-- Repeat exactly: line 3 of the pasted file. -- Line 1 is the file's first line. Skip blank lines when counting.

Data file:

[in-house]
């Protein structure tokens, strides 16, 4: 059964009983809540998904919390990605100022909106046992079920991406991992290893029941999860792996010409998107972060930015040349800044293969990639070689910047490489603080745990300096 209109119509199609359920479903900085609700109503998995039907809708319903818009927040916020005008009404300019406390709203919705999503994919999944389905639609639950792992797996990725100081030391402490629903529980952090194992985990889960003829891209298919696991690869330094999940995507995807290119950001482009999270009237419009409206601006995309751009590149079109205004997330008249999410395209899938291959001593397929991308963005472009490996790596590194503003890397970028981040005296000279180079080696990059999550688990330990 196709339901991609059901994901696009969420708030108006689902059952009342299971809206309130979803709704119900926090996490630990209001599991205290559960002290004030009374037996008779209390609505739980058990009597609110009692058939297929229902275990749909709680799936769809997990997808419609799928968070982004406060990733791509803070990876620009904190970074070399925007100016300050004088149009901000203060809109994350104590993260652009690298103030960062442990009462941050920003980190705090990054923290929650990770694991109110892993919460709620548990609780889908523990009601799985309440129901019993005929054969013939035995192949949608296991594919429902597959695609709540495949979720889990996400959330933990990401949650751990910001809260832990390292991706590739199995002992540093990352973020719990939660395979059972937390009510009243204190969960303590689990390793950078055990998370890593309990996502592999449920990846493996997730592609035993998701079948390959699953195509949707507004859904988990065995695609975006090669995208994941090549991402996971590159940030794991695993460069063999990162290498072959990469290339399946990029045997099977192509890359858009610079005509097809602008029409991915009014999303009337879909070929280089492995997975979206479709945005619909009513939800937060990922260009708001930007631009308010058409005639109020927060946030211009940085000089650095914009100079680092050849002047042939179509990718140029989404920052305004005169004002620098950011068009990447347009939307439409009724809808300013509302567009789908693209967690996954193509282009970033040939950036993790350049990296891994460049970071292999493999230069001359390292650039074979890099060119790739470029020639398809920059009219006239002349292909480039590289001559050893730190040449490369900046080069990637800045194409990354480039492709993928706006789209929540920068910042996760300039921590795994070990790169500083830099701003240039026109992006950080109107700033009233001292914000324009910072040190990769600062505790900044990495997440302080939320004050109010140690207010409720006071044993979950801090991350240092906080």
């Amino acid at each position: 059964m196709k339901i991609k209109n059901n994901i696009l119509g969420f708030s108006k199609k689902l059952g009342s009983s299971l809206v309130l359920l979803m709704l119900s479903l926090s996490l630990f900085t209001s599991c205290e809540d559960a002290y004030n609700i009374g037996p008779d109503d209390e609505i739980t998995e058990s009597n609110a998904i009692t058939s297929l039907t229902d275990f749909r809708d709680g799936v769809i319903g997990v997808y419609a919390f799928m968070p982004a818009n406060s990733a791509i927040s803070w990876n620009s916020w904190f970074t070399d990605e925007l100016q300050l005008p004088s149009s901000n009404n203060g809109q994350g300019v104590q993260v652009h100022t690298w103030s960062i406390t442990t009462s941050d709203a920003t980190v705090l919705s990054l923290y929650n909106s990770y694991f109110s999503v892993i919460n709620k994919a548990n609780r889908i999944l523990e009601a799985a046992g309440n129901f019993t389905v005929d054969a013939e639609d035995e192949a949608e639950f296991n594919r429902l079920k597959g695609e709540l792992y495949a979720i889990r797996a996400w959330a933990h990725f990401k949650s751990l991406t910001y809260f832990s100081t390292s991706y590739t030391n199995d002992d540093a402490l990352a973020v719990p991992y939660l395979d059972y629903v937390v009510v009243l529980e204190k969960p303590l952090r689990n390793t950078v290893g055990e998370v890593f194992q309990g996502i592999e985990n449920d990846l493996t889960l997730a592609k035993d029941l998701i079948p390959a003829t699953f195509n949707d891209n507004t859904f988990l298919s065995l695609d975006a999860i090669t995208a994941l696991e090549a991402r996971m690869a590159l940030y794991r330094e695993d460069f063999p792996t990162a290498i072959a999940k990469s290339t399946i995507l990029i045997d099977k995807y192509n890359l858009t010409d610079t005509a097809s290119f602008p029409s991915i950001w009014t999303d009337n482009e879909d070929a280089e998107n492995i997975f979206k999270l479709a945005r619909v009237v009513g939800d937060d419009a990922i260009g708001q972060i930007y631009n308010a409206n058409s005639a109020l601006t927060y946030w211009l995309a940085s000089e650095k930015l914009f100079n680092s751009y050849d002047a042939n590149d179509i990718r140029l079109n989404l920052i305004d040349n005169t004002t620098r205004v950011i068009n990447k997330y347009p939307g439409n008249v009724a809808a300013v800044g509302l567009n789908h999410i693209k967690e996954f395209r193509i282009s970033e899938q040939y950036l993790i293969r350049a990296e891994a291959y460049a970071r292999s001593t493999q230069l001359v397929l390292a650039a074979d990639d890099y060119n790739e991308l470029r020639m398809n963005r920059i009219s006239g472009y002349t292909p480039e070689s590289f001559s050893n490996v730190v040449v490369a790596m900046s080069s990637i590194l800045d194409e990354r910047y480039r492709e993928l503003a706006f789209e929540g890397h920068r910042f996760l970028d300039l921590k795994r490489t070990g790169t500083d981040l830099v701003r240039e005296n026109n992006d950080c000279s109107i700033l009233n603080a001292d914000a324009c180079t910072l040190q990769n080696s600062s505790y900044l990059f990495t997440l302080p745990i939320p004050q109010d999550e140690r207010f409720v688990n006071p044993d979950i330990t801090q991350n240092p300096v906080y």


């Amino acid at each position: 059964m196709k339901i991609k209109n059901n994901i696009l119509g969420f708030s108006k199609k689902l059952g009342s009983s299971l809206v309130l359920l979803m709704l119900s479903l926090s996490l630990f900085t209001s599991c205290e809540d559960a002290y004030n609700i009374g037996p008779d109503d209390e609505i739980t998995e058990s009597n609110a998904i009692t058939s297929l039907t229902d275990f749909r809708d709680g799936v769809i319903g997990v997808y419609a919390f799928m968070p982004a818009n406060s990733a791509i927040s803070w990876n620009s916020w904190f970074t070399d990605e925007l100016q300050l005008p004088s149009s901000n009404n203060g809109q994350g300019v104590q993260v652009h100022t690298w103030s960062i406390t442990t009462s941050d709203a920003t980190v705090l919705s990054l923290y929650n909106s990770y694991f109110s999503v892993i919460n709620k994919a548990n609780r889908i999944l523990e009601a799985a046992g309440n129901f019993t389905v005929d054969a013939e639609d035995e192949a949608e639950f296991n594919r429902l079920k597959g695609e709540l792992y495949a979720i889990r797996a996400w959330a933990h990725f990401k949650s751990l991406t910001y809260f832990s100081t390292s991706y590739t030391n199995d002992d540093a402490l990352a973020v719990p991992y939660l395979d059972y629903v937390v009510v009243l529980e204190k969960p303590l952090r689990n390793t950078v290893g055990e998370v890593f194992q309990g996502i592999e985990n449920d990846l493996t889960l997730a592609k035993d029941l998701i079948p390959a003829t699953f195509n949707d891209n507004t859904f988990l298919s065995l695609d975006a999860i090669t995208a994941l696991e090549a991402r996971m690869a590159l940030y794991r330094e695993d460069f063999p792996t990162a290498i072959a999940k990469s290339t399946i995507l990029i045997d099977k995807y192509n890359l858009t010409d610079t005509a097809s290119f602008p029409s991915i950001w009014t999303d009337n482009e879909d070929a280089e998107n492995i997975f979206k999270l479709a945005r619909v009237v009513g939800d937060d419009a990922i260009g708001q972060i930007y631009n308010a409206n058409s005639a109020l601006t927060y946030w211009l995309a940085s000089e650095k930015l914009f100079n680092s751009y050849d002047a042939n590149d179509i990718r140029l079109n989404l920052i305004d040349n005169t004002t620098r205004v950011i068009n990447k997330y347009p939307g439409n008249v009724a809808a300013v800044g509302l567009n789908h999410i693209k967690e996954f395209r193509i282009s970033e899938q040939y950036l993790i293969r350049a990296e891994a291959y460049a970071r292999s001593t493999q230069l001359v397929l390292a650039a074979d990639d890099y060119n790739e991308l470029r020639m398809n963005r920059i009219s006239g472009y002349t292909p480039e070689s590289f001559s050893n490996v730190v040449v490369a790596m900046s080069s990637i590194l800045d194409e990354r910047y480039r492709e993928l503003a706006f789209e929540g890397h920068r910042f996760l970028d300039l921590k795994r490489t070990g790169t500083d981040l830099v701003r240039e005296n026109n992006d950080c000279s109107i700033l009233n603080a001292d914000a324009c180079t910072l040190q990769n080696s600062s505790y900044l990059f990495t997440l302080p745990i939320p004050q109010d999550e140690r207010f409720v688990n006071p044993d979950i330990t801090q991350n240092p300096v906080y």